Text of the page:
What Does the New California Domestic Violence Firearm Law, PC § 29805, Actually Do?

As of January 01, 2019, California Assembly Bill No. 3129 is in effect. The bill was enacted to modify CA Penal Code § 29805. The new law prohibits firearm possession by those that have committed misdemeanor domestic battery with injury (Penal Code §273.5) for life. A violation of the new domestic violence lifetime ban means the person may be charged with additional offenses for violating the ban as either an additional misdemeanor or even a felony.

What Does this Actually Mean?

In reality, not much. Though, on the surface, one would think that California introduced a harsh, lifetime ban for those convicted of PC § 273.5 after January 1, 2019. For practical purposes, California has only passed a bill to conform closer to the already existing Federal Law banning individuals convicted of misdemeanor crimes of domestic violence. See 18 U.S.C. § 922(g)(9). In essence, California took initiative of implementing its own law—effectively enabling the state to either keep the law at the same prohibition level as the federal ban, or possibly loosen restrictions at a later date. The federal ban is currently more strict than the California ban because it covers all types of domestic violence battery offenses and not only Penal Code 273.5 which requires some sort of injury of the victim. How California will proceed from here is mere speculation. With mass-shootings on the rise, California may be on a collision course with firearms rights advocates and opponents. In the meantime, the responsibility of knowing where one stands in regard to their firearms rights rest solely on that person’s shoulders.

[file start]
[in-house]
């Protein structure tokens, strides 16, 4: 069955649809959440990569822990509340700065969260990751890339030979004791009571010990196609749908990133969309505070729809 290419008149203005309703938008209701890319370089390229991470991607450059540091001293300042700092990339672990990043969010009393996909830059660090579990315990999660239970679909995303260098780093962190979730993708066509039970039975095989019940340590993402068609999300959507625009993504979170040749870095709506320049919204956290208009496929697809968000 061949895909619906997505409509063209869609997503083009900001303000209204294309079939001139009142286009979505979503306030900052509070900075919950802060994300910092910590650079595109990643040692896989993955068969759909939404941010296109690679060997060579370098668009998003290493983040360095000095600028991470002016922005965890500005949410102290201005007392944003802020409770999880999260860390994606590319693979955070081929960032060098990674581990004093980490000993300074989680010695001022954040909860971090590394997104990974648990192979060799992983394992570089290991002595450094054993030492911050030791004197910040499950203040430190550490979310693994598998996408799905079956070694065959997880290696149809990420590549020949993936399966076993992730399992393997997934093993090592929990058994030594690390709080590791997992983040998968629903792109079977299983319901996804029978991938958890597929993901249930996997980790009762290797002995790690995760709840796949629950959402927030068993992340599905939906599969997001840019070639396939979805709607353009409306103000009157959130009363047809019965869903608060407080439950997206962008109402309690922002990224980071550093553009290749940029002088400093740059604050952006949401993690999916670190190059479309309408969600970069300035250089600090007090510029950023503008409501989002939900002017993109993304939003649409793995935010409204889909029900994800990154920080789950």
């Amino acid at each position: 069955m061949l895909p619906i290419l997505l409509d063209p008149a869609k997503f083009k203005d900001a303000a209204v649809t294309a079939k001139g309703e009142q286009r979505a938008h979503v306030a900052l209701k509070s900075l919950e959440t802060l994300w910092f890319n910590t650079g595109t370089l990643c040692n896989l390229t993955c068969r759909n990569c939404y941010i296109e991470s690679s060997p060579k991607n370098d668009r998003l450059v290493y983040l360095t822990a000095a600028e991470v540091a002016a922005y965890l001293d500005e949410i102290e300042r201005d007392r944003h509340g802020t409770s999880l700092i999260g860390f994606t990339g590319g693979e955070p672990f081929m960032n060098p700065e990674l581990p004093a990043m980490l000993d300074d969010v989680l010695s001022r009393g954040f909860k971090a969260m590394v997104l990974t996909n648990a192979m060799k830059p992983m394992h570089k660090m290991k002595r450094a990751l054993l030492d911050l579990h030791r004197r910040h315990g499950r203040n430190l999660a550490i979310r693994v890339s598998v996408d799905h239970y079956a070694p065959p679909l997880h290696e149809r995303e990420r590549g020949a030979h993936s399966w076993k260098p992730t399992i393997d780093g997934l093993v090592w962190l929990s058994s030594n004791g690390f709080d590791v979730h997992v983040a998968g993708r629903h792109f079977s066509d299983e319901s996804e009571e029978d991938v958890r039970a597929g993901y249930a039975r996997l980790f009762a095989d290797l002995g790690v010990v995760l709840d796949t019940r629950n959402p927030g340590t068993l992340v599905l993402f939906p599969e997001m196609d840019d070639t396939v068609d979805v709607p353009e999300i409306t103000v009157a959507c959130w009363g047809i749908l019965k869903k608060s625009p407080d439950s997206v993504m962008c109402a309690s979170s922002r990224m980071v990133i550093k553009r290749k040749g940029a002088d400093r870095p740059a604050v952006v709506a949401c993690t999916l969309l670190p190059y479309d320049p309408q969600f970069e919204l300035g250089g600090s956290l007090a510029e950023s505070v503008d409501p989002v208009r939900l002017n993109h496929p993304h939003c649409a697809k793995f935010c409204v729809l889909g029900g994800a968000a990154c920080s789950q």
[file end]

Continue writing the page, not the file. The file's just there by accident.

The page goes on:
Will This Law Change Affect You?

If you are curious to find out whether you are personally affected by the new California law, you most likely will not be affected. This new law only applies to cases which occurred on or after January 1, 2019. However, if your case was domestic violence related, you are likely already banned from firearm rights possession under federal law. To make sure that you know if your rights are in tact, we recommend hiring an attorney and doing a complete analysis of your record to determine if you are:

  1. Currently banned,
  2. Qualified for legal services that would restore your firearms rights, or
  3. In need of a pardon to restore your rights.

The Law Office of Higbee & Associates has provided countless clients with this Firearm Rights Analysis. If you are in need of and qualify for further legal services, we can advocate for you. Please contact our office to speak with a specialist that can walk you through the process. At Higbee & Associates, we are here to help you. Call (877) 573-7273 to find out more.

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